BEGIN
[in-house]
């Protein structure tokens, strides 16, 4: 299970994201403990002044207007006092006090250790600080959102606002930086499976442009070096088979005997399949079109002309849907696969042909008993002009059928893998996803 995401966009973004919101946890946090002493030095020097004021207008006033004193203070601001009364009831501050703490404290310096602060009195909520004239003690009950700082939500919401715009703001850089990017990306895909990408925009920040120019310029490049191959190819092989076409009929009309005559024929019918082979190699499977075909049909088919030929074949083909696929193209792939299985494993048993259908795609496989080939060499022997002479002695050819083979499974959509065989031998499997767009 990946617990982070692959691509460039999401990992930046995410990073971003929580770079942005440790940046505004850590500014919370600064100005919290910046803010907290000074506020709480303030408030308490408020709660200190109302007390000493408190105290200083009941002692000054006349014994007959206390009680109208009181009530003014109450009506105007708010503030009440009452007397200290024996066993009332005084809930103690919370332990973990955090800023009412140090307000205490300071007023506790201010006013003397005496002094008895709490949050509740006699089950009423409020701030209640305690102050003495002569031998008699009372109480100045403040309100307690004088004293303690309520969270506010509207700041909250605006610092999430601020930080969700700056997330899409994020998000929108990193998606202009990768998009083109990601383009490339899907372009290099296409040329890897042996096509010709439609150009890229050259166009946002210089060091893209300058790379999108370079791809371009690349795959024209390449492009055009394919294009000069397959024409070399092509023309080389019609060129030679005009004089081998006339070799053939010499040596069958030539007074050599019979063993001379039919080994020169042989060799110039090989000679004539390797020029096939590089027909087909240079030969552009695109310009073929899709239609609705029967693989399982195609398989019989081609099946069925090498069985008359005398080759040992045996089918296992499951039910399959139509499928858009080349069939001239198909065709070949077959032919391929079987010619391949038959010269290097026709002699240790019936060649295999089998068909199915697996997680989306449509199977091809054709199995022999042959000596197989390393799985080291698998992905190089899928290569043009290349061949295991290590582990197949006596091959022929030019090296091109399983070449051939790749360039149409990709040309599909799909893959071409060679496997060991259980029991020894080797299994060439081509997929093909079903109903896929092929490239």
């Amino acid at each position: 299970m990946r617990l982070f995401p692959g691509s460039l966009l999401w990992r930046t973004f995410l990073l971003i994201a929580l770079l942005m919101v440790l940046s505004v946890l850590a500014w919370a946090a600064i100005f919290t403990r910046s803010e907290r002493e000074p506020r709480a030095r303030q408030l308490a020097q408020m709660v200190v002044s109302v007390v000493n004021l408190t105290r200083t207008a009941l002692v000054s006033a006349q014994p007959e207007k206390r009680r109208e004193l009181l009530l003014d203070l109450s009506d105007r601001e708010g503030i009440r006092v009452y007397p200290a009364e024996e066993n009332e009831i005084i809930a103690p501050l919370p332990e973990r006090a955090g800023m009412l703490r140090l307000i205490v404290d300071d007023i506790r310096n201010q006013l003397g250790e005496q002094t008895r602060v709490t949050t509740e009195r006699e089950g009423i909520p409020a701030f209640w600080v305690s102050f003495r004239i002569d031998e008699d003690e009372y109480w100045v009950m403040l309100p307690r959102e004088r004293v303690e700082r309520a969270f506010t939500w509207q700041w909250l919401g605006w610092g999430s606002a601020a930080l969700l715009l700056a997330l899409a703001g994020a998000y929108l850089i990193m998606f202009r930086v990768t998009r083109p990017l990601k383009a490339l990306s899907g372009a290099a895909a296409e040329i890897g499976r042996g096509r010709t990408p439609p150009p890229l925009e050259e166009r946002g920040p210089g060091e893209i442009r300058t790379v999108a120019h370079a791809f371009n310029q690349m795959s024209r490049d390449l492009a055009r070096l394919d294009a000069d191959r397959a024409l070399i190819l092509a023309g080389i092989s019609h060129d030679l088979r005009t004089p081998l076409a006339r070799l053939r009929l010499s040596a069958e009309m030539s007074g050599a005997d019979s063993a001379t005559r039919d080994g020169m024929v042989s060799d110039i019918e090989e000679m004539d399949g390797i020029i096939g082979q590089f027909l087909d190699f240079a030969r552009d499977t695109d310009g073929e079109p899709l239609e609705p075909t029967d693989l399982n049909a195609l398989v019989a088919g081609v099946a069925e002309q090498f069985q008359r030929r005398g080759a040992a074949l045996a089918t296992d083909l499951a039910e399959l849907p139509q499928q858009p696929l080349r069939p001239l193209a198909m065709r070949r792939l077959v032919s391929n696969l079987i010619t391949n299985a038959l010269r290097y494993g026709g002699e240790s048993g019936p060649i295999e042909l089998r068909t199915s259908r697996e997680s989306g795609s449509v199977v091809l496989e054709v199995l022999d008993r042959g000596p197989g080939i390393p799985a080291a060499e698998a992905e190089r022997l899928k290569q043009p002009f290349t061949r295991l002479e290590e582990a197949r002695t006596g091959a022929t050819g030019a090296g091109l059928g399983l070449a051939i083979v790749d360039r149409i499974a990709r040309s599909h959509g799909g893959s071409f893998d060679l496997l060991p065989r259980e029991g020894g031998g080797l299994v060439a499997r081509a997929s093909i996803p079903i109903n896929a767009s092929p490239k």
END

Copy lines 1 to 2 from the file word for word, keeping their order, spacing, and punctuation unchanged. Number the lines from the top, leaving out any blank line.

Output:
[in-house]
């Protein structure tokens, strides 16, 4: 299970994201403990002044207007006092006090250790600080959102606002930086499976442009070096088979005997399949079109002309849907696969042909008993002009059928893998996803 995401966009973004919101946890946090002493030095020097004021207008006033004193203070601001009364009831501050703490404290310096602060009195909520004239003690009950700082939500919401715009703001850089990017990306895909990408925009920040120019310029490049191959190819092989076409009929009309005559024929019918082979190699499977075909049909088919030929074949083909696929193209792939299985494993048993259908795609496989080939060499022997002479002695050819083979499974959509065989031998499997767009 990946617990982070692959691509460039999401990992930046995410990073971003929580770079942005440790940046505004850590500014919370600064100005919290910046803010907290000074506020709480303030408030308490408020709660200190109302007390000493408190105290200083009941002692000054006349014994007959206390009680109208009181009530003014109450009506105007708010503030009440009452007397200290024996066993009332005084809930103690919370332990973990955090800023009412140090307000205490300071007023506790201010006013003397005496002094008895709490949050509740006699089950009423409020701030209640305690102050003495002569031998008699009372109480100045403040309100307690004088004293303690309520969270506010509207700041909250605006610092999430601020930080969700700056997330899409994020998000929108990193998606202009990768998009083109990601383009490339899907372009290099296409040329890897042996096509010709439609150009890229050259166009946002210089060091893209300058790379999108370079791809371009690349795959024209390449492009055009394919294009000069397959024409070399092509023309080389019609060129030679005009004089081998006339070799053939010499040596069958030539007074050599019979063993001379039919080994020169042989060799110039090989000679004539390797020029096939590089027909087909240079030969552009695109310009073929899709239609609705029967693989399982195609398989019989081609099946069925090498069985008359005398080759040992045996089918296992499951039910399959139509499928858009080349069939001239198909065709070949077959032919391929079987010619391949038959010269290097026709002699240790019936060649295999089998068909199915697996997680989306449509199977091809054709199995022999042959000596197989390393799985080291698998992905190089899928290569043009290349061949295991290590582990197949006596091959022929030019090296091109399983070449051939790749360039149409990709040309599909799909893959071409060679496997060991259980029991020894080797299994060439081509997929093909079903109903896929092929490239």